Lastly I was running out of time to get the insulation part done in the heated space I had available so with the doors and and cab headliner I wound up getting some eco batt (I was going to use cotton batt but couldn't get locally) that I was able to score on my last call to all the insulators and building supply stores within an hours drive. Eco batt is a lot more friendly to work with then regular fiberglass batts and a lot of green construction folks tend to use it in interior walls and between floor joists as sound deadening. I have it in my house.

So with that installed I am now done with the first part of the build. It will be interesting to see what holds up and if I have moisture problems or not in the next year. Still a ways off before I can take it on that ski trip to Rogers pass though.
 

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Frank Mc

New member
Thanks for the pics and other info Alleno I'm still looking for my build van. Frank E. Or.
What are you going to cover walls and ceiling with ??
 

alleno

Member
Well I am trying to use the original paneling and headliner where I can. Under the windows it will be the stock paneling and in the front half of the van I am reusing the headliner. However for the back half since I want to install some upper cabinets I have to come up with something else. I have an abundance of political election yard signs and they fit perfectly between the ribs so I am thinking I am going to use those for sure inside the cabinets and probably on the ceiling as well. For the ones that are really visible I am hoping to cover in fabric at some point. It is still a work in progress and things change but that is the plan for now.

The signs are great in that they have some structure to them and they are light. So we'll see how it works. I got the idea because I had seen some other posts where people were ordering the material the signs are made to use as paneling.
 

alleno

Member
So I have now installed the bed platform and the sliders that will eventually hold a tray that can slide in and out of the back doors. Pictures attached.

The biggest challenge was how to hold the sliders in place. I wound up screwing lag bolts up from underneath the stock plastic floor (1/4") with bracing to keep them from pulling through and to provide more rigidity. The lags go into the 2x4 to which the slider is mounted. There was a little side to side play in the 2x4s but once the bed was mounted on top that went away. They are very solid now. If I was to have problems I would go to plan #2 which is to bolt them to the metal floor of the van with plus nuts.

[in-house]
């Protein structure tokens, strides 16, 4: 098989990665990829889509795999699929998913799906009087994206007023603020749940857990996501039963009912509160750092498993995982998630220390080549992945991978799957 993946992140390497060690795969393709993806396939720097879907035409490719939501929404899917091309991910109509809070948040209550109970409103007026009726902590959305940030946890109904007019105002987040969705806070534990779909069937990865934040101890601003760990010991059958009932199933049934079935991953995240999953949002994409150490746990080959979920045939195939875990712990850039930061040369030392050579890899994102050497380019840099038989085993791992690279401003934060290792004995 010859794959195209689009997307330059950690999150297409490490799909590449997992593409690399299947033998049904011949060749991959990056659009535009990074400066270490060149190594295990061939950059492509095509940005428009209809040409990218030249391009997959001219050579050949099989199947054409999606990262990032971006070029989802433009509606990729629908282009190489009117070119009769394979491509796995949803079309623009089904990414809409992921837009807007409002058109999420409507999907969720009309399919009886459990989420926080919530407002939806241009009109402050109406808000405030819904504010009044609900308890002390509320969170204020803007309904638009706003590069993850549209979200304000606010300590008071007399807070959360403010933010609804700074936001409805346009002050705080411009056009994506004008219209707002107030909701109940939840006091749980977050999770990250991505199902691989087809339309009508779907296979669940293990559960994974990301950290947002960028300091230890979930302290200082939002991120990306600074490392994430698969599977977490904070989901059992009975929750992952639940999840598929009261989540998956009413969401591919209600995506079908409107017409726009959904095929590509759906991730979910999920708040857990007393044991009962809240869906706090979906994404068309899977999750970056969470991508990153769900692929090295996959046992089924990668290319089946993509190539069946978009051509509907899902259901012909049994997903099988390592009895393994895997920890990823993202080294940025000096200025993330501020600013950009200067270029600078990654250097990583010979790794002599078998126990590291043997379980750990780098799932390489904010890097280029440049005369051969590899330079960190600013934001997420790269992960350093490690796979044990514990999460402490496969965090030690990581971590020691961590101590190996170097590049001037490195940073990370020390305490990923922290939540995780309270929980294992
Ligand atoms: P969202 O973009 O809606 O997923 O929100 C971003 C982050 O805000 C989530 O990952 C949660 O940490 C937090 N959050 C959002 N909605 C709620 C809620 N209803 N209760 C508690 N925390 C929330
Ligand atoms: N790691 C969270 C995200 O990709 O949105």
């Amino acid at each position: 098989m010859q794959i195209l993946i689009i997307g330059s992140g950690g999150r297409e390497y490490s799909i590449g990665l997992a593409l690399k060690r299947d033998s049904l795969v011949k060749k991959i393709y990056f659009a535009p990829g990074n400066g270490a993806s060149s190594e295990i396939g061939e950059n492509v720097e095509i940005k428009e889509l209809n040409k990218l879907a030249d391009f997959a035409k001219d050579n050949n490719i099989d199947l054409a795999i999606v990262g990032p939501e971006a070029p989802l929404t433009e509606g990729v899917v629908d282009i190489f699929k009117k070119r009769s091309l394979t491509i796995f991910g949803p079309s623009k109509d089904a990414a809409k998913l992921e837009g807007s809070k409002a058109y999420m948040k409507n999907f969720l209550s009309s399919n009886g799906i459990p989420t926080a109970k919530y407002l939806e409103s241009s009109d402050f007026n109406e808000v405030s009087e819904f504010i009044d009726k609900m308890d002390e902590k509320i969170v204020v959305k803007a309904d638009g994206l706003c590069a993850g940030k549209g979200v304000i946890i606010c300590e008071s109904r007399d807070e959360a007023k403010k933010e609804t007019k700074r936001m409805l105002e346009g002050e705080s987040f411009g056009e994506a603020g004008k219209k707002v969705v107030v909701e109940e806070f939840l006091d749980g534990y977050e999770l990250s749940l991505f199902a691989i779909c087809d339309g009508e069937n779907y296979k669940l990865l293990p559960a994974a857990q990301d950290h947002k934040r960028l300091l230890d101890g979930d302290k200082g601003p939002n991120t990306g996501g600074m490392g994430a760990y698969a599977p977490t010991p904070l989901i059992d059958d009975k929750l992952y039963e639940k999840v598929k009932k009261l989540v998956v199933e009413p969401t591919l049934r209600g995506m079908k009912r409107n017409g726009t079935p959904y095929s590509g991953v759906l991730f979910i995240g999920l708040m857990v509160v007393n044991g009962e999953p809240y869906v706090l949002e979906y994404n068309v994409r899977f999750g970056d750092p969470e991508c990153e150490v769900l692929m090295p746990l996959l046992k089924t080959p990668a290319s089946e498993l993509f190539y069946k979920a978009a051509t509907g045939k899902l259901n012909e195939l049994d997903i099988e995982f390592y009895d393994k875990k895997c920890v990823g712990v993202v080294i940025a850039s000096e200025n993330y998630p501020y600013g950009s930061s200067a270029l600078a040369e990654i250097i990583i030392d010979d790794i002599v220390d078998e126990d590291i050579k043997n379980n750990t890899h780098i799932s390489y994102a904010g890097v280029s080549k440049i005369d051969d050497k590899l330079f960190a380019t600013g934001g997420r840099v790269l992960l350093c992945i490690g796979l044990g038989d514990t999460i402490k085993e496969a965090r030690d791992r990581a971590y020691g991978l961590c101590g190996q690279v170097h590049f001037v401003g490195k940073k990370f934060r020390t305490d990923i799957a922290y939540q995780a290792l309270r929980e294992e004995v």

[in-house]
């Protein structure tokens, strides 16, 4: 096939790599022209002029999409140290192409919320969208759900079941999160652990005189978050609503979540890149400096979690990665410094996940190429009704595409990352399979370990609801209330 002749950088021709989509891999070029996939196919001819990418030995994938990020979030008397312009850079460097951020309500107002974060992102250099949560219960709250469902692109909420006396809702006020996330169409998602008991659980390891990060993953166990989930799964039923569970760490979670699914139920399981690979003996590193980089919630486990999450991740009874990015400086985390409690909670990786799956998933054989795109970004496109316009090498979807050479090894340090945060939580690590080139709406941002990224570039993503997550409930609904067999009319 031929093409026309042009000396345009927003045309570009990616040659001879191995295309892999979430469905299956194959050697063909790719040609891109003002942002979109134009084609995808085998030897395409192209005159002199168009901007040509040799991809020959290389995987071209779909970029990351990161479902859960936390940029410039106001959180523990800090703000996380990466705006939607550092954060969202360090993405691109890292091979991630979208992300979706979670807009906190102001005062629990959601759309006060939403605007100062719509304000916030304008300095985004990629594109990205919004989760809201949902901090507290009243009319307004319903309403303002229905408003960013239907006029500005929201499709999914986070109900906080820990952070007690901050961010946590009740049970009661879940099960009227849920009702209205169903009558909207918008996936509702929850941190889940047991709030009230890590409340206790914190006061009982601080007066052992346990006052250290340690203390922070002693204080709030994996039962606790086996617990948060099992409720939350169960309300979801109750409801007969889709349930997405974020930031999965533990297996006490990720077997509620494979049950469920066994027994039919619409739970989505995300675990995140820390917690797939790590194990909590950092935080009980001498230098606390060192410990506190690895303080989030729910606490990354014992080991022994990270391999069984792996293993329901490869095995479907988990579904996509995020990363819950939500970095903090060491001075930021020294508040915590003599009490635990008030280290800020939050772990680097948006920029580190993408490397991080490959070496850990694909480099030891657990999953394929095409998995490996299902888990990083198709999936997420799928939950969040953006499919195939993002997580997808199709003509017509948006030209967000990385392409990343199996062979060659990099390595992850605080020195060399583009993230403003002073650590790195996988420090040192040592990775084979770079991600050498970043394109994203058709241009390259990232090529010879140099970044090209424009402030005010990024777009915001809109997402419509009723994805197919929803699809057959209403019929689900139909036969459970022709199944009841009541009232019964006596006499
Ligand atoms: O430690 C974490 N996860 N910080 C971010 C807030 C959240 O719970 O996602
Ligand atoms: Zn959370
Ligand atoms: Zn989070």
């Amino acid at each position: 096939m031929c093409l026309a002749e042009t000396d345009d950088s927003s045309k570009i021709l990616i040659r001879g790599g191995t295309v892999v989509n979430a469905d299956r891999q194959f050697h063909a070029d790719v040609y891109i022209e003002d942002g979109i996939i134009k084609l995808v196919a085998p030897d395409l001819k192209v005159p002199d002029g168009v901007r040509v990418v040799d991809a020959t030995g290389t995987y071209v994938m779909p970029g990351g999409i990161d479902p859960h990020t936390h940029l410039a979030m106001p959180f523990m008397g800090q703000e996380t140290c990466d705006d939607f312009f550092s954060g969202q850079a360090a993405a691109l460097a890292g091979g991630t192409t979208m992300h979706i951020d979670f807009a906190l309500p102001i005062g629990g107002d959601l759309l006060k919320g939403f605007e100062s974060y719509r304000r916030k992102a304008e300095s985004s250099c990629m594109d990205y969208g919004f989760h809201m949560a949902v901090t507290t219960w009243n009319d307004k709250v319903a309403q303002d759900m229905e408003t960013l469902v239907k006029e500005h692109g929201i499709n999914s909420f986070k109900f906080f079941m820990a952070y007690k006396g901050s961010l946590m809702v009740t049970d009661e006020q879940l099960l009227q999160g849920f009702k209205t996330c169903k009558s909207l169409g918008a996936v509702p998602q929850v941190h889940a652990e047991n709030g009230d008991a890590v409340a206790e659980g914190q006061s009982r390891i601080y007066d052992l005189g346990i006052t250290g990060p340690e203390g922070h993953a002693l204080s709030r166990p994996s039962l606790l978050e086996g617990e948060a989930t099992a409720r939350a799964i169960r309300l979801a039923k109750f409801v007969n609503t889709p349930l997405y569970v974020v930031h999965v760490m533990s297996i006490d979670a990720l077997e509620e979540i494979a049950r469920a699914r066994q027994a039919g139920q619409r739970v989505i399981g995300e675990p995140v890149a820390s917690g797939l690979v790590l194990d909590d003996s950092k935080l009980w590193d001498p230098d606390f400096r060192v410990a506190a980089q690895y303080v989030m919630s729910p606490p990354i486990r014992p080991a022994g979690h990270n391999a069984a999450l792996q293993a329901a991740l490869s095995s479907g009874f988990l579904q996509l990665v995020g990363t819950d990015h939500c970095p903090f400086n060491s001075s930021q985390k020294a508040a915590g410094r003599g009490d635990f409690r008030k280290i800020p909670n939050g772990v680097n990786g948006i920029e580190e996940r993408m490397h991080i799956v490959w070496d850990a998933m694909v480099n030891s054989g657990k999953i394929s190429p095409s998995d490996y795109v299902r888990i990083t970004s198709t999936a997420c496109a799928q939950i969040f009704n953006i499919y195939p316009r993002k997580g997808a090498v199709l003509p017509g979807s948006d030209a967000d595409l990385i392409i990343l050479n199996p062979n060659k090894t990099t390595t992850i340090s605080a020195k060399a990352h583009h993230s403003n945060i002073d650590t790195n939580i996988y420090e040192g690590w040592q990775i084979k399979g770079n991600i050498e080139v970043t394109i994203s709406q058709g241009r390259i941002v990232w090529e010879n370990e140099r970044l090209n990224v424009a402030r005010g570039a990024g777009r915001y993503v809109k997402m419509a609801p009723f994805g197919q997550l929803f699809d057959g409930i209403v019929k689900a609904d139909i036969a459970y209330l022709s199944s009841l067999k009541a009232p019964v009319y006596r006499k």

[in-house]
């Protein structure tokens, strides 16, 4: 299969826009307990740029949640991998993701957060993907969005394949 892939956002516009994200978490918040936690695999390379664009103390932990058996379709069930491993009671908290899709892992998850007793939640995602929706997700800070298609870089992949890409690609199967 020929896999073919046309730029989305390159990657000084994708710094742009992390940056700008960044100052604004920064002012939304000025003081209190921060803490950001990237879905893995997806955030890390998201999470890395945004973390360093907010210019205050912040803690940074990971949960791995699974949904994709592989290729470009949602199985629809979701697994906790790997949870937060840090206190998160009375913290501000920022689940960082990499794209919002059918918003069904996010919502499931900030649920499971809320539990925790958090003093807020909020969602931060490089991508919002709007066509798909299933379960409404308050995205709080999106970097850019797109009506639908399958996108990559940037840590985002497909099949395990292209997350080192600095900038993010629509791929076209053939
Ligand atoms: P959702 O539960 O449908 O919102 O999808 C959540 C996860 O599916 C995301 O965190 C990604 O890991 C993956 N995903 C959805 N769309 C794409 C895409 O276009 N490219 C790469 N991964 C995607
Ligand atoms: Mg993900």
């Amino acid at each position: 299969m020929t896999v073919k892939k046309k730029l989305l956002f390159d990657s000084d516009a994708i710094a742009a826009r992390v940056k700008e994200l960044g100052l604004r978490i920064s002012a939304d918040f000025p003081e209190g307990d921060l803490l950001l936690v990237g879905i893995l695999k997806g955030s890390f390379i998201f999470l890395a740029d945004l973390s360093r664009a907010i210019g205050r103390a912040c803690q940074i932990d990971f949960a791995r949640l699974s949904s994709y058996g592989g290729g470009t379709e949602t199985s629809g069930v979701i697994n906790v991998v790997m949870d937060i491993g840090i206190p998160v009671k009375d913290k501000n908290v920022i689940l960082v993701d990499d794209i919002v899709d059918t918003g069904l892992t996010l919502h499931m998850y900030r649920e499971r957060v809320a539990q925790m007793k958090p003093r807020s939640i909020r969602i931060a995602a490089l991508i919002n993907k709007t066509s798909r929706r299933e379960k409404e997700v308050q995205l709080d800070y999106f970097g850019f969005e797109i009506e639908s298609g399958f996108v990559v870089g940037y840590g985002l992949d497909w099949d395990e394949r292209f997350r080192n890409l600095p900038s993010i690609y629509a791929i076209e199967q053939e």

The bed platform itself is removable by unscrewing the 6 screws (3 to a side) that hold the 2x2 to the 2x4. The 1x6 pine slats are just screwed to the 2x2s.
 

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alleno

Member
Managed to get some more work done, am installing the rails that form the connection to the van for the upper cabinets. Installed plus nuts to attach 1x 1/16 x 96" aluminum angle to the side and roof of the van. If I were to change this I would use 1 1/2" angle next time as it would do a better job of trimming the holes above the windows.

I am trying to keep the cabinets as light as possible so that will inform my choice of materials, we'll see how it turns out.

For the bottom rails I drilled the rails then used the rail as a guide to drill the holes into the van. First did one hole, installed plus nut, attached rail, drilled next hole, take down rail, install plus nut, replace rail with both plus nuts, drill next hole, take down rail, keep repeating till every other hole is done with bolt and plus nut. Then I drilled the rest of the holes for the rail and installed the last plus nuts. It was tedious at first but all the holes lined up and only needed to file (used round file) one or two to get the bolt to fit.

For the top rails since you are pretty much limited by by the roof beams as to where the holes can go. So I expanded the preexisting holes that lined up with where I wanted the rails to go and installed the plus nuts. Then I made a wood template to get the holes to line up and then used this to drill the rails. Once again a little filing of the holes and everything went up nicely.

Next will be cutting the plywood to make the cabinets.
 

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alleno

Member
Playing around with using some old political yard signs to use as paneling on the inside of the upper cabinets - once I get them in.
 

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alleno

Member
Managed to get the upper cabinets in last week - took me a while longer to get to taking pictures though. Still need to put the doors on them. Long term I am hoping my daughter will paint them with some type of creative design come summer, but guess we'll see about that.

Overall am happy with them. I used 3/8" AC plywood for the the bottom of both. The driver side cabinet also has 3/8" for the front but I used 1/4" for the passenger side front and will use the left over of that sheet to make the doors. So able to to do the cabinets with a sheet of 3/8" and a sheet of 1/4".

Aluminum angle is both screwed and glued (gorilla glue) to the plywood so should be plenty strong.

The 1/4" is fine for the front but seems like it would have been to thin for the bottom. The 3/8" seems perfect, plenty stiff and yet light.